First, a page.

This is where we can truly take advantage of the power and simplicity of OpenAccess. Previously, we build the Data Layer by manually creating the data tables and using that to build the Entity Model. This means that anyone who wishes to reuse this module must also make the same manual modifications to the database.

OpenAccess handles all of this for you, not only creating the table, but also mapping any relationships between entities.

Finally, since our module has an Install method that executes before anything else, we can simply put the OpenAccess initialization before anything else, so that all of this is handled automatically.

/// <summary>
/// Installs this module in Sitefinity system for the first time.
/// </summary>
/// <param name="initializer">The Site Initializer. A helper class for installing Sitefinity modules.</param>
public override void Install(SiteInitializer initializer)
{
    #region Create Data Tables

    // check context for db
    using (var context = new TestimonialsContext())
    {
        var schemaHandler = context.GetSchemaHandler();
        string script = null;

        // check if db needs creating or updating
        if (schemaHandler.DatabaseExists())
            script = schemaHandler.CreateUpdateDDLScript(null);
        else
        {
            schemaHandler.CreateDatabase();
            script = schemaHandler.CreateDDLScript();
        }

        // execute script to create or update database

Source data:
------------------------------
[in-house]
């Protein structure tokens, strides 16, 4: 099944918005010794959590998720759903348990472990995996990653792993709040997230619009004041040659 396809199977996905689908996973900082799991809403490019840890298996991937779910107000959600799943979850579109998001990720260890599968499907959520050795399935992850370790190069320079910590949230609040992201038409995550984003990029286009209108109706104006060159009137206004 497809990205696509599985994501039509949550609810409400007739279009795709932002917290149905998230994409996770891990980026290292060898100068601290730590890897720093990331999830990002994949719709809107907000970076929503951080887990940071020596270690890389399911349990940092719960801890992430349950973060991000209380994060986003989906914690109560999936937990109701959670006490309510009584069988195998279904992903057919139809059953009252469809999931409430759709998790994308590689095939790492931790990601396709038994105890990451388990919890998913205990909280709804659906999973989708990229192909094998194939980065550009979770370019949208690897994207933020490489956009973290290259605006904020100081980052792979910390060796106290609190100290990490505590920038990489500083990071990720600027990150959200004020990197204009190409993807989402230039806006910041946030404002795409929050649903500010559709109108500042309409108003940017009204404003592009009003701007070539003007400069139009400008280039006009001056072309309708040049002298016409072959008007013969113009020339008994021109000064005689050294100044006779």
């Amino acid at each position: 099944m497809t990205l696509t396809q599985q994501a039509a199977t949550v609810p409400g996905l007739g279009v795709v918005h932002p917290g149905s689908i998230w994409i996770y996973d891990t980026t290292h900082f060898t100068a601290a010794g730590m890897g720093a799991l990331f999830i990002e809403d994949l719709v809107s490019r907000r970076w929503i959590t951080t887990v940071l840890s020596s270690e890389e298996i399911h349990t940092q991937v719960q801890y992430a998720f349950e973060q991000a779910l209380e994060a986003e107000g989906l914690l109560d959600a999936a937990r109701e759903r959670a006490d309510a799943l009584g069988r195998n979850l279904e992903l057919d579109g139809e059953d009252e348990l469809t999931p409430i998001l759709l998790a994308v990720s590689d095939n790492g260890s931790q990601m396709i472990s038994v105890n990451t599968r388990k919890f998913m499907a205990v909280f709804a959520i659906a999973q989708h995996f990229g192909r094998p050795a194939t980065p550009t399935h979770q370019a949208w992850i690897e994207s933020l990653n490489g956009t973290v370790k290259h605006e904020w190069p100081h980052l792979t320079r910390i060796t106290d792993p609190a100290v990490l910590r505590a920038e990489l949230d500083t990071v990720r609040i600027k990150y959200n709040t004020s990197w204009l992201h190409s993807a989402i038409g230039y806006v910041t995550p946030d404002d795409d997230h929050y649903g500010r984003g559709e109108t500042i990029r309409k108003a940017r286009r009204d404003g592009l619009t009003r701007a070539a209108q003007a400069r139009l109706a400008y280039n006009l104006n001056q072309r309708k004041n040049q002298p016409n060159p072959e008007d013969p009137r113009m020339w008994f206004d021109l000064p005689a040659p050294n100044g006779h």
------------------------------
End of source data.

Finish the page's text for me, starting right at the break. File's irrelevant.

if (!string.IsNullOrEmpty(script))
            schemaHandler.ExecuteDDLScript(script);
    }

    #endregion

    #region Install Pages 
    
    // ...

    #endregion

}

Now when the module is first installed, OpenAccess will take care of creating all the necessary tables and relationships. You could use also use the custom context to easily create sample items to demonstrate the module. In fact, this is exactly the process used by our Sitefinity SDK examples!

Using the Data Layer

A comment from this post reminded me that I didn’t talk about using this OpenAccess Data Layer in the User Controls for the module. Fortunately, it is very easy to replace the Entity Framework module with OpenAccess.

As an example, I’ll modify the public TestimonialsView control to bind with OpenAccess instead of using the EntityDataSource. A complete working example of this module using OpenAccess will be available in the next SDK release (Q2).

Remove the TestimonialsSource control, and also remove the DataSourceID property from the TestimonialsRepeater on the control. Now we can bind the repeater manually in the code-behind.

First add an instance of the FluentContext class we created above to the control.

private TestimonialsContext context = new TestimonialsContext();

Now simply retrieve the items through that context, using the IQueryable property we defined, and bind the result to the Repeater. Here I’ve wrapped the code in a new method, which I call in Page_Load depending on the mode of the control.

protected void Page_Load(object sender, EventArgs e)
{
    if (IsPostBack) return;

    switch (Mode)
    {
            // List View
        case ControlMode.List:
            ShowList();
            break;

            // Details View
        case ControlMode.Details:
            ShowDetails();